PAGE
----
Paso teen accused of sledgehammer attack claims self-defense

ppemberton@thetribunenews.comJuly 18, 2013 

A Paso Robles teen who allegedly endured months of threats could become a convicted felon after hitting his mother’s boyfriend in the head with a sledgehammer last fall.

Yet, an attorney for Justin Michael Silveira, 18, said his client only swung the hammer after the boyfriend physically attacked Silveira and his mother and then threatened him with a martial arts stance.

“There is no question that Justin believed that he was going to kill his mom or him or both,” said Ilan Funke-Bilu. “He had talked about killing them in the past.”

The District Attorney’s Office, however, has charged Silveira with attempted voluntary manslaughter and assault with a deadly weapon, saying he overreacted when he hit 57-year-old Robert Willis in the back of the head, nearly killing him.

Silveira, who was 18 at the time of the incident, could get up to a decade or more in prison if convicted.

“Self-defense requires no more force than is usually necessary,” said Chief Deputy District Attorney Jerret Gran. “And that’s the issue in this case.”

In the wake of the controversial George Zimmerman verdict in Florida, the Silveira case will test California’s own self-defense law. Silveira, who will appear in court next week for a trial-setting conference, is currently out of jail on bail. While Silveira faces several years in prison if convicted, witnesses say Willis, who suffered a depressed skull fracture, was the aggressor on Sept. 6, 2012.

California law declares a person who commits an act of violence not guilty if he believed he or someone else was in danger, believed imminent force was necessary to prevent that danger and used no more force than necessary.

After paramedics responded to a 911 call on Sept. 6, Silveira, his mother and grandmother initially said Willis had fallen. But Willis’ daughter told police that nurses at Sierra Vista Regional Medical Center did not believe the injuries were consistent with a fall, so police re-interviewed the family.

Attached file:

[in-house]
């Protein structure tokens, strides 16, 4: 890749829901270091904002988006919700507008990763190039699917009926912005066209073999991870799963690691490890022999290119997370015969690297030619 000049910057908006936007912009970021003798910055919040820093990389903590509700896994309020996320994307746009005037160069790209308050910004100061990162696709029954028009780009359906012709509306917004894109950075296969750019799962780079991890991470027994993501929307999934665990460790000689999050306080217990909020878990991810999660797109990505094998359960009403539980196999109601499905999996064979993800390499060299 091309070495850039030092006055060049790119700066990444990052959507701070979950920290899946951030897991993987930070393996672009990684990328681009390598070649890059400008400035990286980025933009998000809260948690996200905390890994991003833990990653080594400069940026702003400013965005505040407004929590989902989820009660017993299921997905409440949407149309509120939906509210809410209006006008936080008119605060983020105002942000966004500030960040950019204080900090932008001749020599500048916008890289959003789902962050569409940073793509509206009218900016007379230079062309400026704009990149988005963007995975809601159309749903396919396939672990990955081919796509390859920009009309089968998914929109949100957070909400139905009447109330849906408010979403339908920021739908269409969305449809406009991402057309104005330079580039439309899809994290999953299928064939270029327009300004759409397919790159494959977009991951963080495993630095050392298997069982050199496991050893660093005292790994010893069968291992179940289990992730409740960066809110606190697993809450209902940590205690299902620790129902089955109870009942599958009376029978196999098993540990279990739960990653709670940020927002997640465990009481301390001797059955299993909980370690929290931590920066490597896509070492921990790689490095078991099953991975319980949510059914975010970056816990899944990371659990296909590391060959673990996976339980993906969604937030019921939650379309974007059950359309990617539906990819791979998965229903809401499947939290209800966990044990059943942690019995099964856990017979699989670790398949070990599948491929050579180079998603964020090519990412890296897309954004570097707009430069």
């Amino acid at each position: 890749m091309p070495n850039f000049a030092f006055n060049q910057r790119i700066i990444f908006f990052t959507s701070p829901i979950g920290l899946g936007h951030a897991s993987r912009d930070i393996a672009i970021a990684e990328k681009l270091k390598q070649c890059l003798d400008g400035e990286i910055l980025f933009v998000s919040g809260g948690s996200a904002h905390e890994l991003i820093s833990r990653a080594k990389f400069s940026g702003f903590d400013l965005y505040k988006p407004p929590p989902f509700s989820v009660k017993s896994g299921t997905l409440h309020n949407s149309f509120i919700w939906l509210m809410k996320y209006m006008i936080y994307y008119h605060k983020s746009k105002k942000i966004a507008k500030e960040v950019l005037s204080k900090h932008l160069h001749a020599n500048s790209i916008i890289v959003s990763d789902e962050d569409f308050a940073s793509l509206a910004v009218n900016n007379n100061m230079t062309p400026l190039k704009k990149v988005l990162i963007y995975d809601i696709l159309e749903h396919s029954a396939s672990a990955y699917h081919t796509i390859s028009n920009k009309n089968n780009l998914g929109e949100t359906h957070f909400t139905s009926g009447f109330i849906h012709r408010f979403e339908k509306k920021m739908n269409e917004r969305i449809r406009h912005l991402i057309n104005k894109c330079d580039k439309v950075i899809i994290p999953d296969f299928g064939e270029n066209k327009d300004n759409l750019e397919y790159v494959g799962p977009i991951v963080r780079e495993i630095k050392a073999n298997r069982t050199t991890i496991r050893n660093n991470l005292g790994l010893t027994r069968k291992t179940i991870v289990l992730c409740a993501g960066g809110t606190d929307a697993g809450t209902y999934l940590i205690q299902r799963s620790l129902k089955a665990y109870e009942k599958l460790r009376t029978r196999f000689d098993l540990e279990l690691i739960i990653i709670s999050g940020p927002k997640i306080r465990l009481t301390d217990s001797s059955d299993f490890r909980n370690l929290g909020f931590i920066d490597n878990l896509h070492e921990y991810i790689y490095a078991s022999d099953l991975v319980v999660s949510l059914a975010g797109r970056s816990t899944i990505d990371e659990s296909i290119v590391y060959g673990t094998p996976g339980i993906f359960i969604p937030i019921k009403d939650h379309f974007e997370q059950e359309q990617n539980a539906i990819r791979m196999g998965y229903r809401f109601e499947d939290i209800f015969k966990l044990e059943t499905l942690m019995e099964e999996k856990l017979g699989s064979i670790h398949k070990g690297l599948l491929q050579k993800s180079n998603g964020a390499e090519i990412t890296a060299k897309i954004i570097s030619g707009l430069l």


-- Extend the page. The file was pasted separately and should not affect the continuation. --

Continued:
In further interviews, the witnesses said the following occurred: Willis was angry at Silveira for not cleaning his room and asked Silveira if he had a problem with him. At some point, Willis shoved and choked Silveira. When Silveira’s mother tried to intervene, Willis shoved and hit her. As Willis took a Taekwondo stance, Silveira grabbed a sledgehammer and warned him to stop. His mother and grandmother yelled “No!” as Silveira swung the hammer, hitting Willis on the left, back side of the head.

Silveira said Willis was snoring before he hit the ground.

Police later found what they believed to be the weapon at the home. Meanwhile, Silveira’s mother showed police bruising above both eyes.

Funke-Bilu said Willis had often bragged about his martial arts prowess. And for months, he had threatened Silveira, promising to “beat his ass” when Silveira turned 18.

“From all reports, Mr. Willis was a real nice guy when he was sober,” Funke-Bilu said.

When the argument began, he said, his client was sober, but Willis was not.

As the confrontation intensified, Silveira remembered the previous threats and Willis’ boasts about being proficient in karate when he went for the long-handled sledgehammer.

“I think it shows you how scared my client was,” he said. “He had to defend himself immediately, and that was the only thing around.”

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